And after that, it’s a matter of communication, which again, we can help with as well. And then dealing with anyone that from there may or may not want to come in. And you made another point earlier to just in surrounding return to work. And we also have documentation or guides around alternative working arrangements. I mean, it’s designed to help alleviate layoffs or any temporary layoffs. And we’ve got lots of research around job sharing programs and ideas that maybe some business owners haven’t thought about. And again, yes, there’s just a ton of HR information out there. We’re just trying to condense it and gather it and let our clients and prospects know that they can come to one place and get most of the answers.

Paul Martin: I’m guessing also Colin, that you’d have entertained or explored the differences that will be encountered by different kinds of businesses. What comes to mind for me is if I’m B to C, business to consumer, I’m going to be faced with some different issues than if I don’t have the general public coming into my office every day in a B to B, in business to business. I’m guessing that there are lines there that people are going to have to actually re-design their counter spaces, where they meet with customers, these kinds of things.

Colin Rooke: Yeah. They absolutely will, and the requirements change based on the type of transactions, type of company that you are. And like I said, this checklist, we want our clients and prospects just to think, questions like, “Are your workstations more than two meters apart? Yes or no.” And if yes, great. If no, “Have you put a protective shield in front?” And if you do, we’ll answer the question, “Are you allowed to have workplaces or workspaces, sorry, that are closer together provided you’ve created a protective screen?”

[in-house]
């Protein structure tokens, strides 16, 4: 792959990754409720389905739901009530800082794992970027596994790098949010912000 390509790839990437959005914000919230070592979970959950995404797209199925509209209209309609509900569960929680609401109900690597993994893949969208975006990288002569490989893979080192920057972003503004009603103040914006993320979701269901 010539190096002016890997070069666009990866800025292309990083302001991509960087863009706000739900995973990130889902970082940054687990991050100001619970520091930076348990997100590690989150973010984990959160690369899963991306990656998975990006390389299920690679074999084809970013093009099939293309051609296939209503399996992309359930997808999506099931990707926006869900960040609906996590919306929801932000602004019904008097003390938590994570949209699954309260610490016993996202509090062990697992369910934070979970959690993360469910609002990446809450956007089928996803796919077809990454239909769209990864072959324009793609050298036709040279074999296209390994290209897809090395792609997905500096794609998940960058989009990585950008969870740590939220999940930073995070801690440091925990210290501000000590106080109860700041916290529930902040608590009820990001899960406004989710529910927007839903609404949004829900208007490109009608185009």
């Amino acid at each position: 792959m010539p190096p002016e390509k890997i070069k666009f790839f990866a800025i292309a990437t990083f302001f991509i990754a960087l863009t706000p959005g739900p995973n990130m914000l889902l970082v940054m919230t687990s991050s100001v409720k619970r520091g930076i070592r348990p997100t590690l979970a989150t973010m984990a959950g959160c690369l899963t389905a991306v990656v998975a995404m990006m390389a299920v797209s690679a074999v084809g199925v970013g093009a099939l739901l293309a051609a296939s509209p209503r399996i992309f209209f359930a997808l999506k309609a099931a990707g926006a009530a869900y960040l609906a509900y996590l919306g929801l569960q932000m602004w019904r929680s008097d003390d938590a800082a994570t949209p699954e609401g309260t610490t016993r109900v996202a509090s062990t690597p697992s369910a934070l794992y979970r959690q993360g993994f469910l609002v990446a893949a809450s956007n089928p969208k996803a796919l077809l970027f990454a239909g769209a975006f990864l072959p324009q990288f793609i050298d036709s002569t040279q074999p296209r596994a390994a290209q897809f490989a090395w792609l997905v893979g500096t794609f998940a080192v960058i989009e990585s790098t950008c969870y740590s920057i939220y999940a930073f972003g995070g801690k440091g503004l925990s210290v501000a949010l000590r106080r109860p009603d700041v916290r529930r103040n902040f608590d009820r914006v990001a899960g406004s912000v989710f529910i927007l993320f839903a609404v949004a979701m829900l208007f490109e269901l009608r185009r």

So, you don’t have to run into the office, move every desk around, but if you’ve got that space, great. If you’ve got offices with closing doors, great. If not, again, this is what your requirements are. And it does change based on industry. Questions around automatic doors, “Is the customer going to open the door? Is the employer going to open the door? Who’s cleaning the door?” We’re just trying to help navigate all those questions.

Paul Martin: Well, I’ll throw a couple of questions and you can tell me whether or not these are in there. We’ve got maybe a minute and a half left in our time today. But one of the things that I think people, some businesses certainly are discovering this work from home thing actually has some merit and people are more productive working from home. They may want to embrace it. That’s going to change the way business has its relationship with workers. And I assume that that has implications for insurance and all sorts of things.

Colin Rooke: Absolutely. If you have the typical office environment and now your risk is underwritten based on that typical office environment. And then now you say, “Well, geez, only 30% or less are in the office. And I’ve got people spread out all over Canada.” It also turns into, of course, some IT issues, changes to the cyber crime, cyber security. So yeah, lots of questions.

We are moving into territory nobody’s been in before, and this is all fresh ground and probably full of all kinds of landmines. So anything you can do to protect yourself, Colin has that list that will help you really navigate through these choppy waters.

Paul Martin: All right. Well, I’m going to encourage people, business owners that are listening to give you a call and grab a hold of this checklist that you’ve got. Because man, we are moving into territory nobody’s been in before, and this is all fresh ground and probably full of all kinds of landmines. So anything you can do to protect yourself, Colin has that list that will help you really navigate through these choppy waters. Colin, as always, thank you for joining us and very informative.

Colin Rooke: Thanks, Paul.

Paul Martin:You have been listening to Colin Rooke, the Commercial Risk Reduction Specialist with Butler Byers. This is Risky Business with Butler Byers. Thanks for joining us. Talk to you next time.